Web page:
When London-born Luciana Berger was chosen as the Labour candidate to fight the seat of Liverpool Wavertree three months ago she was tipped as a rising star with a future ministerial career ahead of her. Unfortunately it was not long before things started to go horribly wrong.
There had already been rumblings of discontent within the local party at the imposition of an all-female shortlist for this eminently retainable heartland seat. Then the Labour leadership in London was accused of "parachuting" in the 28-year-old former student leader and one-time friend of Tony Blair's son Euan. The retiring Liverpool MP Peter Kilfoyle questioned her political experience, dubbing her a "student politician".
Asked by the local newspaper to answer four questions on her adopted city, Ms Berger stumbled, admitting she had never heard of the legendary Liverpool football manager Bill Shankly, nor did she know who sang "Ferry Across the Mersey" (Gerry & the Pacemakers), The actor and Liverpool celebrity Ricky Tomlinson threatened to stand against her after it emerged that during the candidate selection she had stayed at the house of the outgoing Blairite incumbent MP, Jane Kennedy. So far, so bad.
The gravest threat to Ms Berger's aspirations came with last week's dramatic wave of support towards the Liberal Democrats. Even before the leaders' television debate, Wavertree was down as the Lib Dems' number one target in the North-west. Labour's majority in Wavertree has shrunk steadily since 1997, fuelled by a boundary change which puts the Party's notional advantage over the Liberal Democrats at 3,000 votes. No surprise that Nick Clegg's very first stop on the electoral trail was to a Penny Lane community centre.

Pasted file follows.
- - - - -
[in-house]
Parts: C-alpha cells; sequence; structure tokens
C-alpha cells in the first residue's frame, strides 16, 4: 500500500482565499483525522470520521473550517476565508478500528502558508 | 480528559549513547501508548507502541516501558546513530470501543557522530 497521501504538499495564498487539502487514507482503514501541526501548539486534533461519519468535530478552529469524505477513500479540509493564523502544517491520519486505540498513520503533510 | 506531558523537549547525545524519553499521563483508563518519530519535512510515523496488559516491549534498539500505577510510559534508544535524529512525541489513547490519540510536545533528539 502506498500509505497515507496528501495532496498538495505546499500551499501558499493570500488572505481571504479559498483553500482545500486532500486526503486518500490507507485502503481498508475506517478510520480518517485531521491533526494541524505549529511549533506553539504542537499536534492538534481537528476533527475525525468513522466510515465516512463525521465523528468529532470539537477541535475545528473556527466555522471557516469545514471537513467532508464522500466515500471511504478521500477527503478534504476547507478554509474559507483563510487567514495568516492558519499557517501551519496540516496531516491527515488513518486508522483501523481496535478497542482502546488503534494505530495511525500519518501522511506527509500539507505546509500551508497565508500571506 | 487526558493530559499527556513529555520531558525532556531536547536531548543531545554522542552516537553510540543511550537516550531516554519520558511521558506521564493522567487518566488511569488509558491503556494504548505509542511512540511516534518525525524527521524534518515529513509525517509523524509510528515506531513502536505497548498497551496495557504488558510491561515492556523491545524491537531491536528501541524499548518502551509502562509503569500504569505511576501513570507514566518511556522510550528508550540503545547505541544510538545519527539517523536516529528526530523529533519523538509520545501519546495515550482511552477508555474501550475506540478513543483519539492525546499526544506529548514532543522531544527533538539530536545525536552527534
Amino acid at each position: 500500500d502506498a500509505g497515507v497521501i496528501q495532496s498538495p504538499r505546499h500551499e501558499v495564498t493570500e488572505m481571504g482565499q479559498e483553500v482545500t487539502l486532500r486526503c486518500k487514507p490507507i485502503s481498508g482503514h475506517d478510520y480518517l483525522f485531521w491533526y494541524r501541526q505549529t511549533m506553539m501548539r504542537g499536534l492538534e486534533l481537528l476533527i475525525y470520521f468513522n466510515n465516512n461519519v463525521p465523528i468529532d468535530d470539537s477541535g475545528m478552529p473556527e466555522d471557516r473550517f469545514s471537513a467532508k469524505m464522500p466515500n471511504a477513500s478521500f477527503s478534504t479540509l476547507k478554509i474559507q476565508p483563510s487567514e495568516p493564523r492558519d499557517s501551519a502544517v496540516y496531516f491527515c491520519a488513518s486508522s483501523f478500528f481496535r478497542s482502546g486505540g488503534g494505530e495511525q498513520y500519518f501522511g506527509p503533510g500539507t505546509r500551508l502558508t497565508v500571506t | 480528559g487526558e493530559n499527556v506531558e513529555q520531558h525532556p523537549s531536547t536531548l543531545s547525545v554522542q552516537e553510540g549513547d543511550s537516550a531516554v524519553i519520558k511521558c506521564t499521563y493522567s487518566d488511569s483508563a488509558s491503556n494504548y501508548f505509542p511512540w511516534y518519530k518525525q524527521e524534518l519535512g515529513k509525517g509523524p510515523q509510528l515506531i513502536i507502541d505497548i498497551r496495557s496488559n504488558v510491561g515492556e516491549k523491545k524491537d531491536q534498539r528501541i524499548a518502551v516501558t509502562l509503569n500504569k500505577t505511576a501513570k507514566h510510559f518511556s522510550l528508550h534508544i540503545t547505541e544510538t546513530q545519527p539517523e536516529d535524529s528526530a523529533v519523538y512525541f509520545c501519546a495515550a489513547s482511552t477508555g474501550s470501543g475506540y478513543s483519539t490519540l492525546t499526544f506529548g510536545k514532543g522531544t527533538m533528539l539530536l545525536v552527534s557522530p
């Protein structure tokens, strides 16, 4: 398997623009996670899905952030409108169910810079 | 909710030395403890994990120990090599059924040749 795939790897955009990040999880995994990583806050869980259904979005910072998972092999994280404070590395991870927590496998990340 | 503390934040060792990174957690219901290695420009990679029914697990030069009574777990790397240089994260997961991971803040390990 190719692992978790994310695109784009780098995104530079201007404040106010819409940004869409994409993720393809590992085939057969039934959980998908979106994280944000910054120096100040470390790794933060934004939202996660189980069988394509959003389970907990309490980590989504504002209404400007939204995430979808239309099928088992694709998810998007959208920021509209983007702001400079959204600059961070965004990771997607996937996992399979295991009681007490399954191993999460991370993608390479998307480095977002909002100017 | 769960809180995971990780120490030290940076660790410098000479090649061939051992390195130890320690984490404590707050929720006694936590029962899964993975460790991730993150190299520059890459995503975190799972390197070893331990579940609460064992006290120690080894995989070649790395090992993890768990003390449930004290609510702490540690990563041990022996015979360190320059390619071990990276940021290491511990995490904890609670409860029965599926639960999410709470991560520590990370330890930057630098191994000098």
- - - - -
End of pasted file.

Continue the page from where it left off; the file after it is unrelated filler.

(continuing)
Ms Berger's relations with the media have also soured, and she has shied from the spotlight. She has been the target of intense journalistic curiosity, sparked by interest surrounding her connections to the Blairs and her widely reported gaffes. She was pictured getting out of a car with a personalised number plate – something unlikely to go down well with her would-be constituents in one of the country's most deprived areas – and is said to have been chased around a supermarket "Benny Hill-style" by a Sunday newspaper photographer after fleeing her constituency office.
But even journalists wanting a serious conversation about politics with Ms Berger are confronted by a gauntlet of Labour Party-imposed obstacles.
All attempts to contact her this week were rebuffed with the explanation that she was too busy meeting constituents. Inquiries about her campaigning movements were ignored. And when she was tracked down to a well-attended hustings meeting at a church, once again she declined the opportunity to converse with a reporter face-to-face.
After fielding written questions from voters alongside the other five candidates she was dramatically ushered out of the building through a side door by a phalanx of aides, one of whom had helped her into her coat, and into a waiting car. They drove off into the night.
The manner of her exit prompted amused smiles from the other would-be MPs, who were still mopping up questions from potential voters. A Labour spokesman claimed Ms Berger had been "upset" after being approached as she prepared before the event. He eventually agreed for questions to be put to her on email. But of the 17 questions sent to her via the Labour North-west regional press office, asking among other things about her close connections to Ms Kennedy and the controversy over her selection – as well as a few easy lobs asking for a joke and for her political hero, only three were answered.
Senior figures within the local party, speaking on condition of anonymity, have described the running of the campaign as "shambolic". There have been reports of up to 30 workers turning up to canvass but being left to sit around with nothing to do. Others are said to have objected to the quality of the material they have been asked to deliver. Local councillors asked to argue her case fear they are in danger of being sacrificed to save her.